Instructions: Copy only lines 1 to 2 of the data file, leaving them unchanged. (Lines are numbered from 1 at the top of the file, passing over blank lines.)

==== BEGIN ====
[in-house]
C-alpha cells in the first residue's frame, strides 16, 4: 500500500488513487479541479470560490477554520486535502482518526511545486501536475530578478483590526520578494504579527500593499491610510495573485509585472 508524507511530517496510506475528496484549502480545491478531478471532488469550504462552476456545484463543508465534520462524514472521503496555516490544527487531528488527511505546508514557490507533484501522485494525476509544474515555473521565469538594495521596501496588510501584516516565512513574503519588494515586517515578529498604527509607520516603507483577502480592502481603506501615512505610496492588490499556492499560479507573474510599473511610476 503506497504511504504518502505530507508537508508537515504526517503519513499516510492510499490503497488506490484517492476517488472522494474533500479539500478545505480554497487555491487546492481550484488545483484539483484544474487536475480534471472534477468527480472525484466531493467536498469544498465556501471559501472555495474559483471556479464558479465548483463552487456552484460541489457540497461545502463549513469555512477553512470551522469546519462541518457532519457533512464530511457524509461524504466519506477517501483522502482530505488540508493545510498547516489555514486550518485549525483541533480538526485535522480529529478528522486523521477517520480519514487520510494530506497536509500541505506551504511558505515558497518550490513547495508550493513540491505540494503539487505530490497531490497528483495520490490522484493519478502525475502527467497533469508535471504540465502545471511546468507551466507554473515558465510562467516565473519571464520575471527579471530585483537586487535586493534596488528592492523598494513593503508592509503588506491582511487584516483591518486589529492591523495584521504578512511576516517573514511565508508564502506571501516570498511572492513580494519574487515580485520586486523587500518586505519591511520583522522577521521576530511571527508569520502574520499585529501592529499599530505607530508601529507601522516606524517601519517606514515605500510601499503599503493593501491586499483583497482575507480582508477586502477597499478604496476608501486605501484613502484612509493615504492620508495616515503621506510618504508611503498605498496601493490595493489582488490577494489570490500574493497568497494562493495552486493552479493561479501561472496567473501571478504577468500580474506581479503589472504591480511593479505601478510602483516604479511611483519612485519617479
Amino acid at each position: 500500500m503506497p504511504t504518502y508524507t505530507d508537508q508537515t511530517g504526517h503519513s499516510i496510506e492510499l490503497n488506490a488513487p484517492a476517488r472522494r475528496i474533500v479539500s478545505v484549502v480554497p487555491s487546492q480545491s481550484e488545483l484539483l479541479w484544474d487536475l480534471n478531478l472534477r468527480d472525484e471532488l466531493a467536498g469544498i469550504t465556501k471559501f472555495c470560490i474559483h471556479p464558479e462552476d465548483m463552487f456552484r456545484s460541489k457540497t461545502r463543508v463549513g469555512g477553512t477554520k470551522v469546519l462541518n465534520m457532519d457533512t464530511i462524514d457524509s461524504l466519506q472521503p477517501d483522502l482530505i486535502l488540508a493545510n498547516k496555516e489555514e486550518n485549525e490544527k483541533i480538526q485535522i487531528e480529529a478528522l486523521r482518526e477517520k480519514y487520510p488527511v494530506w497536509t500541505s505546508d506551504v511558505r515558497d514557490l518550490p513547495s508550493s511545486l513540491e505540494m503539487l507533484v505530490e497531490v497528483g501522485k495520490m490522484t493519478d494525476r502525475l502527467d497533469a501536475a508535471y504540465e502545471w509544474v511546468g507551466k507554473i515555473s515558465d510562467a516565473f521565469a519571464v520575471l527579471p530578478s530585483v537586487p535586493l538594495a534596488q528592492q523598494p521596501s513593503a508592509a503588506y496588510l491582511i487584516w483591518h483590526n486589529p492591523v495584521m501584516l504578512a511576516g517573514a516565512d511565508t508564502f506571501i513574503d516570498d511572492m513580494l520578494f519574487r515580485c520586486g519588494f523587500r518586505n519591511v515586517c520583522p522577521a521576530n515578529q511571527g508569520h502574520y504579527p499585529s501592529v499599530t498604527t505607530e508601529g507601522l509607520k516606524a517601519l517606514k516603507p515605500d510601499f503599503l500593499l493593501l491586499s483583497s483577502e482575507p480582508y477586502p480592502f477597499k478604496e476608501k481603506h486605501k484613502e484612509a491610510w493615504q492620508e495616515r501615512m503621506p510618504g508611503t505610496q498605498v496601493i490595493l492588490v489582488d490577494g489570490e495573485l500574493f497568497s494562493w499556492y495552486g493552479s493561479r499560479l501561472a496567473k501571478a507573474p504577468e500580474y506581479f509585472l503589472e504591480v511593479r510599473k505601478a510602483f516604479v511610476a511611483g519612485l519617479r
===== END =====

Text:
[in-house]
C-alpha cells in the first residue's frame, strides 16, 4: 500500500488513487479541479470560490477554520486535502482518526511545486501536475530578478483590526520578494504579527500593499491610510495573485509585472 508524507511530517496510506475528496484549502480545491478531478471532488469550504462552476456545484463543508465534520462524514472521503496555516490544527487531528488527511505546508514557490507533484501522485494525476509544474515555473521565469538594495521596501496588510501584516516565512513574503519588494515586517515578529498604527509607520516603507483577502480592502481603506501615512505610496492588490499556492499560479507573474510599473511610476 503506497504511504504518502505530507508537508508537515504526517503519513499516510492510499490503497488506490484517492476517488472522494474533500479539500478545505480554497487555491487546492481550484488545483484539483484544474487536475480534471472534477468527480472525484466531493467536498469544498465556501471559501472555495474559483471556479464558479465548483463552487456552484460541489457540497461545502463549513469555512477553512470551522469546519462541518457532519457533512464530511457524509461524504466519506477517501483522502482530505488540508493545510498547516489555514486550518485549525483541533480538526485535522480529529478528522486523521477517520480519514487520510494530506497536509500541505506551504511558505515558497518550490513547495508550493513540491505540494503539487505530490497531490497528483495520490490522484493519478502525475502527467497533469508535471504540465502545471511546468507551466507554473515558465510562467516565473519571464520575471527579471530585483537586487535586493534596488528592492523598494513593503508592509503588506491582511487584516483591518486589529492591523495584521504578512511576516517573514511565508508564502506571501516570498511572492513580494519574487515580485520586486523587500518586505519591511520583522522577521521576530511571527508569520502574520499585529501592529499599530505607530508601529507601522516606524517601519517606514515605500510601499503599503493593501491586499483583497482575507480582508477586502477597499478604496476608501486605501484613502484612509493615504492620508495616515503621506510618504508611503498605498496601493490595493489582488490577494489570490500574493497568497494562493495552486493552479493561479501561472496567473501571478504577468500580474506581479503589472504591480511593479505601478510602483516604479511611483519612485519617479